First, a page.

• Note the Video and Audio directory in the right-most column – if you want to save to a folder that’s not the default, make sure to change these settings. Do NOT save files to the desktop – you will max out computer space very quickly.

Digitizing in Machina

  1. Navigate to the “Capture” tab in Machina. Edit the clip name and reel name fields to match the title of the video or project you’re digitizing.machina-capture
  2. At the bottom of the screen, click the red button to begin capture. The screen will be blank until you begin playback of the tape in the Sony Betamax player.
    • You may have to start playing the tape first before recording in Machina if you get the error message “No video input is detected.”
  3. When your tape begins to playback, note that the quality of the video will look terrible in Machina – it will look normal in the video file created when you’re finished. Click the button at the bottom again to stop recording.

Post-digitization clean-up

  1. Check the folder you selected to save Machina outputs. You should find two file types for your project – an .avi (video) file and a .wav (sound) file.
  2. Right-click the .avi file to open the file in VirtualDub.VirtualDub1
  3. Before editing the video, go to Audio → “Audio from other file…” and find the .wav file associated with your project. If you edit the video before this step, your image and sound will not sync properly and you’ll have to start over. Save the file and rename the file as something that distinguishes it from the Machina files (i.e. “living-the-story-001-picture-and-sound-FINAL”).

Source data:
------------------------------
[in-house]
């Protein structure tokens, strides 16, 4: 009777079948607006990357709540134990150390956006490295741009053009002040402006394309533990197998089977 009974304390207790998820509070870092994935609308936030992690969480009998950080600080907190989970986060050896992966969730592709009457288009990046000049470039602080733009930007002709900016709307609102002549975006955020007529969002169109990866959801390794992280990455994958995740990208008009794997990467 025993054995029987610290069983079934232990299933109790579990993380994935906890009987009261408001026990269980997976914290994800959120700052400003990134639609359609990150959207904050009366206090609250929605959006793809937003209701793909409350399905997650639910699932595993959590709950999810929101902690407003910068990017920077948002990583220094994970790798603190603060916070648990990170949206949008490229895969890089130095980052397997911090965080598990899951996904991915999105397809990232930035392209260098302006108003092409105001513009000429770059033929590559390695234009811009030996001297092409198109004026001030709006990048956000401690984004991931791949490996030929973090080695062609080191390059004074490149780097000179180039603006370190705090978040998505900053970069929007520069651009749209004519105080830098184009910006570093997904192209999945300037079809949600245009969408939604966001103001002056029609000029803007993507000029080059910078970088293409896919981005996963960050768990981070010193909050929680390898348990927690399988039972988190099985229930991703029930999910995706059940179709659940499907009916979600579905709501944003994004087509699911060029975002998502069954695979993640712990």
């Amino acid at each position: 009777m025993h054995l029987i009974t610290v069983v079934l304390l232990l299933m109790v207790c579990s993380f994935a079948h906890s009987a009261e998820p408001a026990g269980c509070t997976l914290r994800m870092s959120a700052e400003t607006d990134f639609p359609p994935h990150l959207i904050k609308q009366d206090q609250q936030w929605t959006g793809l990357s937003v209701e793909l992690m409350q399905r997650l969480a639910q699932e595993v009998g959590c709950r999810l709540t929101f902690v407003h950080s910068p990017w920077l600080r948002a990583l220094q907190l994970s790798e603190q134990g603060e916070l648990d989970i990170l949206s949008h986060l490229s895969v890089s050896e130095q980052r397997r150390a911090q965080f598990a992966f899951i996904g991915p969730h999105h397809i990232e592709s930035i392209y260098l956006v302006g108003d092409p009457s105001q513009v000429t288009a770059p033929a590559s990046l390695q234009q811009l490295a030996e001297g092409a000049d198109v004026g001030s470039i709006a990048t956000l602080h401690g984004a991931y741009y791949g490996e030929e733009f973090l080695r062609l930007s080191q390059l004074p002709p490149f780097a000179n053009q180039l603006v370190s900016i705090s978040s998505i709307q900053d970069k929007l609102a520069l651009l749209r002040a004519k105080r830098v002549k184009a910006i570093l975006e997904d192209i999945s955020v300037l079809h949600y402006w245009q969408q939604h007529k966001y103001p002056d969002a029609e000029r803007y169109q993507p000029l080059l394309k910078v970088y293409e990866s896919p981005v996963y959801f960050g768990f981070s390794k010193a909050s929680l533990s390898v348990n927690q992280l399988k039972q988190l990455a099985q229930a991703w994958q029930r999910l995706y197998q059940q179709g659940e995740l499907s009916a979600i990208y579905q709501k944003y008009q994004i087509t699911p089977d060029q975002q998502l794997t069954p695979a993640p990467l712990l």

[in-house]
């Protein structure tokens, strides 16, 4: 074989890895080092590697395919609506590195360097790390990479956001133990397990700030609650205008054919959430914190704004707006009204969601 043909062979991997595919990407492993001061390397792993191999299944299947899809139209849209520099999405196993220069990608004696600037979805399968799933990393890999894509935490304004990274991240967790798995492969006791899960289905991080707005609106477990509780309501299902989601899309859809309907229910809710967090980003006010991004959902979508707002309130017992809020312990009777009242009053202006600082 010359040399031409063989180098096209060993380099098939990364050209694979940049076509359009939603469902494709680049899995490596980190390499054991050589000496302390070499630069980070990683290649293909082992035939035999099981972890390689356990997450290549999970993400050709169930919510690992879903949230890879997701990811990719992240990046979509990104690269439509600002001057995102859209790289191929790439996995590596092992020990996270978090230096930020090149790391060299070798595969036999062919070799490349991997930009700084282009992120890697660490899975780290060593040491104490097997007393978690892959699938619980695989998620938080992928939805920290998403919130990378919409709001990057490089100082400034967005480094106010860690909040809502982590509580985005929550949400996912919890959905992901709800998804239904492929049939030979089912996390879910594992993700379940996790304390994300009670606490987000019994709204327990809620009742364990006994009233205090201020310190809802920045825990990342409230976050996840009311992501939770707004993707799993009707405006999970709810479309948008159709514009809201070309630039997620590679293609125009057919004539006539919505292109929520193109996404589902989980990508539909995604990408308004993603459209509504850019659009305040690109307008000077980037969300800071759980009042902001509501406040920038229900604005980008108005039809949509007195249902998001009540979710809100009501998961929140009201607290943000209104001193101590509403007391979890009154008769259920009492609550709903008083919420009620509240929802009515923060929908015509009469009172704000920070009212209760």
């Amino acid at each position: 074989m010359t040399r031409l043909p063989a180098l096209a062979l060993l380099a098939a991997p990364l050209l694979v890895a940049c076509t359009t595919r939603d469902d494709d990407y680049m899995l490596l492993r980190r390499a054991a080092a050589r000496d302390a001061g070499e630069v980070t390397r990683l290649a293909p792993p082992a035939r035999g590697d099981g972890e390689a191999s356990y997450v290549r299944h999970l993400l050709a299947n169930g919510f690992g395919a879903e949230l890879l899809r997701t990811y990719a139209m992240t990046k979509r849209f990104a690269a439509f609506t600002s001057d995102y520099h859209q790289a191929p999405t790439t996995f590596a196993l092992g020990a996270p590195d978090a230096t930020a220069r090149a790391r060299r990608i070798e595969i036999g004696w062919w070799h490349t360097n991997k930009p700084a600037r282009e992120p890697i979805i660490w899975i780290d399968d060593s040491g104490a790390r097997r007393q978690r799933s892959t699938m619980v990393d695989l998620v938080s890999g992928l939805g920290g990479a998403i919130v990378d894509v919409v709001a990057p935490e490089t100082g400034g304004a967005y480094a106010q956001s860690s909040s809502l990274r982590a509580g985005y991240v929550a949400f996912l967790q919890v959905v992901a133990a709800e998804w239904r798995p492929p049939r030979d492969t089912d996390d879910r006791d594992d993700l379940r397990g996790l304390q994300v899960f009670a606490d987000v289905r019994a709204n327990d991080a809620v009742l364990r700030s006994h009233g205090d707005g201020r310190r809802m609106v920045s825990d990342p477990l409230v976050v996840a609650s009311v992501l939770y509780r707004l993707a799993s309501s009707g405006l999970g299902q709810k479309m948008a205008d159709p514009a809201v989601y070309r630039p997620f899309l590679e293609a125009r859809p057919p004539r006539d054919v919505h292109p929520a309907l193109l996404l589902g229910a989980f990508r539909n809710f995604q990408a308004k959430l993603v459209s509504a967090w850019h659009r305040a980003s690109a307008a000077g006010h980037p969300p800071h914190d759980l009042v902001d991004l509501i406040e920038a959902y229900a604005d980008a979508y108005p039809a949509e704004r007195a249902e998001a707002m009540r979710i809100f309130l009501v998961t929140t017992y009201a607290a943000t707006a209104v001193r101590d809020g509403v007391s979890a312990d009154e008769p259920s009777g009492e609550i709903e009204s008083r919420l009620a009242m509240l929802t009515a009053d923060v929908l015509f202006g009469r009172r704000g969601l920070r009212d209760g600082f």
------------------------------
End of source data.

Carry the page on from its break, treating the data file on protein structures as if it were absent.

4. To remove a blue screen or empty space at the beginning and end of your project, go to Edit → “Set selection start” when you have found the beginning of your video by dragging the bar at the bottom through the keyframes. You can eliminate dead space at the end using the same process – Edit → “Set selection end.” Save your file.VirtualDub2
  5. Your final file (video and audio) will be an .avi file. To convert it to something else more standard for burning a DVD copy, use the HandBrake application (instructions on this tool coming soon).

Saving

Do NOT save files to the C:\ or the computer desktop. RADD has a 2TB spinning hard drive (E:\) for temporary file storage. Saving large files anywhere else will max out the computer space very quickly. There is a shortcut on the Desktop to the E:\ drive called “SaveWorkHere.”

If possible, always save your work to your own external hard drive or USB thumb drive, or cloud storage if you have enough space. If you forgot to bring a storage device with you, SLIS Library offers portable hard drives for check-out.

When you’re done

Troubleshooting

Machina displays the error message “No video input is detected.”
  • Are the cables for the Betamax player and video switch plugged in? Is the video switch toggled to the BETAMAX input?
The video quality is still terrible after digitization!
  • This is harder to fix, because the issues may be the quality of the tape itself. Turn the TBC on when playing the tape in the Sony Betamax player to correct for some of the poor sound and visual quality.

time-base-corrector